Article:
It has been a while since we have received a response and we didn't particularly expect to receive one from the President. Frankly, we hope that any legislation doesn't make it to his desk one way or another. However, it is good to actually see a response, so you can understand exactly where he stands if it makes it through Congress.
The concept to save one life at the cost of our freedoms should not fly. Perhaps closing all drinking establishments would stop drunk driving or we could go back to the good old days of Prohibition to ensure there is never an alcohol related driving fatality. This is not common sense reasoning for the debate. Nor should majority consensus be at issue when it comes to inherent rights protected by the Constitution. It is clear as you can see here that the President wants a 10 round magazine limit as well as an "Assault Weapons Ban" that extends beyond what was previously in place. He also wants to ensure that you cannot sell your firearm unless the buyer has a background check. How that could possibly be enforced is more alarming than the concept itself. Of course you can decide for yourself where the President stands on these issues.
Thank you for taking the time to write. I have heard from many Americans regarding firearms policy and gun violence in our Nation, and I appreciate your perspective. From Aurora to Newtown to the streets of Chicago, we have seen the devastating effects gun violence has on our American family. I join countless others in grieving for all those whose lives have been taken too soon by gun violence.
Like the majority of Americans, I believe the Second Amendment guarantees an individual right to bear arms. In this country, we have a strong tradition of gun ownership that has been handed down from generation to generation. Hunting and sport shooting are part of our national heritage. Yet, even as we acknowledge that almost all gun owners in America are responsible, when we look at the devastation caused by gun violence—whether in high-profile tragedies or the daily heartbreak that plagues our cities—we must ask ourselves whether we are doing enough.
While reducing gun violence is a complicated challenge, protecting our children from harm should not be a divisive one. Most gun owners agree that we can respect the Second Amendment while keeping an irresponsible, law-breaking few from inflicting harm on a massive scale. Most also agree that if we took commonsense steps to curtail gun violence, there would be fewer atrocities like the one that occurred in Newtown. We will not be able to stop every violent act, but if there is even one thing we can do to reduce gun violence—if even one life can be saved—then we have an obligation to try.
That is why I asked Vice President Joe Biden to identify concrete steps we can take to keep our children safe, help prevent mass shootings, and reduce the broader epidemic of gun violence in this country. He met with over 200 groups representing a broad cross-section of Americans and heard their best ideas. I have put forward a specific set of proposals based off of his efforts, and in the days ahead, I intend to use whatever weight this office holds to make them a reality.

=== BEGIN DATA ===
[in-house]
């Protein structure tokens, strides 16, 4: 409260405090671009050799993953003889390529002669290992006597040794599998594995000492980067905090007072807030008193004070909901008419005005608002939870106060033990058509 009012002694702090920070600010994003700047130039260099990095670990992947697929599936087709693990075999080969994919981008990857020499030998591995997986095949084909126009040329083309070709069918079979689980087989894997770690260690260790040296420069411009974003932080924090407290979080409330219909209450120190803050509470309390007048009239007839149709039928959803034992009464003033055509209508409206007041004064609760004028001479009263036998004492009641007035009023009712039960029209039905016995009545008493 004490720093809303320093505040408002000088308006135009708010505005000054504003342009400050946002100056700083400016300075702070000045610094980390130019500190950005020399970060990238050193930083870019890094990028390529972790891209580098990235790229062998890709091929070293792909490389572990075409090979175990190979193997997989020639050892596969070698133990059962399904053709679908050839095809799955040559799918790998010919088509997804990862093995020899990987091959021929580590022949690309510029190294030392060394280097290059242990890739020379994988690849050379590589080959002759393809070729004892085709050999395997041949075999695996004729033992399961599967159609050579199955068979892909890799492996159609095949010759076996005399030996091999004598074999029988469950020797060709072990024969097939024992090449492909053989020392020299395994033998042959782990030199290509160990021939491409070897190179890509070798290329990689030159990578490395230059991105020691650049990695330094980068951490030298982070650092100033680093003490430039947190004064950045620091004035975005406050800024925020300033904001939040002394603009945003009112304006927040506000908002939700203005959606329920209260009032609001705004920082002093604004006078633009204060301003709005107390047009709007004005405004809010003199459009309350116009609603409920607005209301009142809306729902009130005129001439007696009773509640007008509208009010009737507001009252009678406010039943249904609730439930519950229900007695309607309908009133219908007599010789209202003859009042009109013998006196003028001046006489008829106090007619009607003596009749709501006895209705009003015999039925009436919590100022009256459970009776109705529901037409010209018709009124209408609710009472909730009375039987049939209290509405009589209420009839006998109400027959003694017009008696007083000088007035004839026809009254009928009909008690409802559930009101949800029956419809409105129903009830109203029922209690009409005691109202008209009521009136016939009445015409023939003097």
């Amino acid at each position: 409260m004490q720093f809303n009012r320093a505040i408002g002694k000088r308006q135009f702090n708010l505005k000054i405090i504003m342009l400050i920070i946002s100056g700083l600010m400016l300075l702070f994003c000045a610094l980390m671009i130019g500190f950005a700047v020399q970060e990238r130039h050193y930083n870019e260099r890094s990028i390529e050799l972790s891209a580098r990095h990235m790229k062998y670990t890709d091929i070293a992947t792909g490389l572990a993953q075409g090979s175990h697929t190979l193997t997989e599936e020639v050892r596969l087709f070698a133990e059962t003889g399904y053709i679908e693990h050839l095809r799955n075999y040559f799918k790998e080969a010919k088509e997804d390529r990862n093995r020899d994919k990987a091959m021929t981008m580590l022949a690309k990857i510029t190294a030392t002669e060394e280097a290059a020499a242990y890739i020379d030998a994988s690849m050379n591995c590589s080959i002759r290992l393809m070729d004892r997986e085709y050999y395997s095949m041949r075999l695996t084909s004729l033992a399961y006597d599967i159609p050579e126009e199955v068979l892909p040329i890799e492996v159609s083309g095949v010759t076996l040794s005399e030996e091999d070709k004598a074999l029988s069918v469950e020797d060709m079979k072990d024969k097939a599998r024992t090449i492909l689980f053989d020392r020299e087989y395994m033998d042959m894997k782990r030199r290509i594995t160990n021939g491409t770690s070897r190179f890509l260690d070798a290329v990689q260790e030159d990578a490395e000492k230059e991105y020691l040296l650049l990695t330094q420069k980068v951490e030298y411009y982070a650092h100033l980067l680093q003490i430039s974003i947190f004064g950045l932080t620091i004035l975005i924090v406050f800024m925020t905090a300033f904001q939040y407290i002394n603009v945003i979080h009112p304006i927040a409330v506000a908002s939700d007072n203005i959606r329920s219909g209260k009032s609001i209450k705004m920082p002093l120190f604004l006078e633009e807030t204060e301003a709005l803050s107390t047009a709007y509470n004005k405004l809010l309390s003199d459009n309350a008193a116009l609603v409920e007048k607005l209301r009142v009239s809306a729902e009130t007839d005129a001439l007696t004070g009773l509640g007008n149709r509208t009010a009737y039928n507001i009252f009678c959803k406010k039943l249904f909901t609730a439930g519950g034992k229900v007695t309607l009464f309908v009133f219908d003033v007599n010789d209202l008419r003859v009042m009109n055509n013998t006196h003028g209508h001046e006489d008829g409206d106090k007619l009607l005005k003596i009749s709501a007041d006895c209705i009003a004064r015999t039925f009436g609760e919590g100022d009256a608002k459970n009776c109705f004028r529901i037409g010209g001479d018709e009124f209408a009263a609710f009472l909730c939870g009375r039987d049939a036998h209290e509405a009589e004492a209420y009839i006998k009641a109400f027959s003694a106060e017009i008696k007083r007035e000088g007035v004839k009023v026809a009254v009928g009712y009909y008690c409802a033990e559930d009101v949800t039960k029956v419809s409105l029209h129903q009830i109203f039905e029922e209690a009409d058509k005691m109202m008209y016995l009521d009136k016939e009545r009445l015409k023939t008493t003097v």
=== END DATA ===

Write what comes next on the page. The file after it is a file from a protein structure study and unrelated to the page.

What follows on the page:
My plan gives law enforcement, schools, mental health professionals, and the public health community some of the tools they need to help reduce gun violence. These tools include strengthening the background check system, helping schools hire more resource officers and counselors and develop emergency preparedness plans, and ensuring mental health professionals know their options for reporting threats of violence. And I directed the Centers for Disease Control to study the best ways to reduce gun violence—because it is critical that we understand the science behind this public health crisis.
As important as these steps are, they are not a substitute for action from Congress. To make a real and lasting difference, members of Congress must also act. As part of my comprehensive plan, I have called on them to pass some specific proposals right away. First, it is time to require a universal background check for anyone trying to buy a gun. Second, Congress should renew the 10-round limit on magazines and reinstate and strengthen the assault weapons ban. We should get tougher on those who buy guns with the purpose of selling them to criminals, and we should impose serious punishments on anyone who helps them do this.
These are reasonable, commonsense measures that have the support of the majority of the American people. But change will not come unless the American people demand it from their lawmakers. Now is the time to do the right thing for our children, our communities, and the country we love. We owe the victims of heartbreaking national tragedies and the countless unheralded tragedies each year nothing less than our best effort—to seek consensus in order to save lives and ensure a brighter future for our children.
Thank you, again, for writing. I encourage you to visit www.WhiteHouse.gov/NowIsTheTime to learn more about my Administration’s approach.
- John McCain United States Senator Responds
- Diane Feinstein United States Senator from California Responds